1. Ditto on starting with a 33/33/33 recipe of lard, coconut, and olive oil. They're all easy to source at the store, it's a baseline, and it's dead simple. Your first lesson will probably be how much coconut feels drying, and starting here (at what is commonly considered an upper threshold for coconut) is a good idea.

2. Start with the calculator defaults of 38% water (full water), 5% superfat, and 0.5 oz/ppo fragrance.

3. Start with the common methods of soaping at 90-110 degrees F, insulating to gel, and unmolding at 24 hours.

4. Use the baseline recipe as the first entry in a running journal of your recipes and experiences.

5. Test your bar every 2 weeks until at least 8 weeks, maybe 12-16. Weighing it to determine water loss is a good idea too. Keep the bar cool and dry and maybe keep an index card or your journal nearby.

6. Starting with oils, make new batches that tweak one variable at a time. Consider common usage ranges for similar oils as a guideline:

Olive/Canola/Soybean/Rice Bran (soft oils): 30-100%
Coconut/Babassu/Palm Kernel Oil (cleansing oils): 15-25%
Palm/Lard/Tallow (hard base oils): 20-50%
Shea/Mango/Cocoa (butters): 5-20%
Apricot/Hemp/Almond/Safflower/Nut Oils (conditioning): 5-15%
Castor (suds and conditioning): 5-10%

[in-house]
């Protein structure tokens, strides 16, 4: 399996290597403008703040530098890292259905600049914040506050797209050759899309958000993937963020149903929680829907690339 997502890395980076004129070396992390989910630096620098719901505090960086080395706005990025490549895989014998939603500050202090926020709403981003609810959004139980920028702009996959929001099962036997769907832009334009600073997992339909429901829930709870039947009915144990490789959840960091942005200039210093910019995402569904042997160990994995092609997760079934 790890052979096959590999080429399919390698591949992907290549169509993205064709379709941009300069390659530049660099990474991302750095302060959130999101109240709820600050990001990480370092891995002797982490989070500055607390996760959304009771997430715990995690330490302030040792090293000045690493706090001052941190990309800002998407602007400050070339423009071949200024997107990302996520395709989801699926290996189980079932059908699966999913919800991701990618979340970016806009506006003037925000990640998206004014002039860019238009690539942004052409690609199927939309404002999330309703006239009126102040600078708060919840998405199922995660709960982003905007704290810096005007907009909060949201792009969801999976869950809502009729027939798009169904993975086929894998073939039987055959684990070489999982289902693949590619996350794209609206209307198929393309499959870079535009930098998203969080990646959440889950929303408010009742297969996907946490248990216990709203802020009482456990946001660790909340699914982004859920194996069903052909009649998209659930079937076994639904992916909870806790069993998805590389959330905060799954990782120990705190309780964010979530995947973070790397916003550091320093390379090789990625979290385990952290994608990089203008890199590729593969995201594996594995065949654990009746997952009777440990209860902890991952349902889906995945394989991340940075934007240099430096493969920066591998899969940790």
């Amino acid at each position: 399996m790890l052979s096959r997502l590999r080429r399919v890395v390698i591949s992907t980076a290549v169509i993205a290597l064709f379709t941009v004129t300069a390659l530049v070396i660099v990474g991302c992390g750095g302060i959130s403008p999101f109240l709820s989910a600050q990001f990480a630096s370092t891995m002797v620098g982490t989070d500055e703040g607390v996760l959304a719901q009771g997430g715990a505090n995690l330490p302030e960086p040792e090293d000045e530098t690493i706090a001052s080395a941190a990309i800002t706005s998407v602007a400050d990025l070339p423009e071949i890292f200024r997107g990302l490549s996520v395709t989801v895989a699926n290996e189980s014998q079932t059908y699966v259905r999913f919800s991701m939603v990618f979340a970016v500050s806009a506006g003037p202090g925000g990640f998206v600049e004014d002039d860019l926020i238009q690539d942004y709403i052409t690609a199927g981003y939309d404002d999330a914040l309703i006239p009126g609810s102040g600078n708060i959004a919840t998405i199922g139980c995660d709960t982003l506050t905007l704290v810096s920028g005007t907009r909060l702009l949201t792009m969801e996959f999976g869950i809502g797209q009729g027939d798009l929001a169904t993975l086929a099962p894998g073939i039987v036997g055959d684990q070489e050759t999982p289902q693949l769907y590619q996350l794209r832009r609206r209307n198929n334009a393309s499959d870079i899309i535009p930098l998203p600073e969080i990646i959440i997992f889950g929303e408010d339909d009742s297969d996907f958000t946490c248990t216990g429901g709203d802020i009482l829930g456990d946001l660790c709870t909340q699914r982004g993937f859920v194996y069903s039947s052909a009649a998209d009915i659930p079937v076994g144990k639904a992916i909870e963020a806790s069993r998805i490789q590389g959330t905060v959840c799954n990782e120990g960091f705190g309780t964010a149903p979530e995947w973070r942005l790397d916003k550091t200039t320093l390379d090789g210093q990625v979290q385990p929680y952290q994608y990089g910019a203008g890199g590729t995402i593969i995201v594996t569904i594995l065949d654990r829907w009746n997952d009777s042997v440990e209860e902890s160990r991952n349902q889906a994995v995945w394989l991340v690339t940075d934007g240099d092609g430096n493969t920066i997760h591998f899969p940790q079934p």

Soy Wax/Beeswax/Jojoba: 0-5%

7. Give lots of cured bars to friends and request feedback.

7. Once you have an ideal base recipe off of the baseline, start the whole lifetime of additive experiments you will undertake, attempting to change one variable at a time when you can. This is where it gets too long to explain. Some variables include: gelling versus not gelling, superfat %, cold process versus hot process versus CPOP, water discount (this table is useful here), FO or EO usage, water substitution (animal and plant milks/aloe/juice/beer), additives to change feel (sodium lactate/silk/salt), additives to change lather (sugar/honey/rosin), additives to improve performance in hard water (citric acid is one), soaping temperature, trace level at pour, natural preservatives and antioxidants, additives for color (mica/labcolor/clay/plants/spices), additives for purported skin-fixing properties (calendula/charcoal/pine tar/egg/neem oil) ...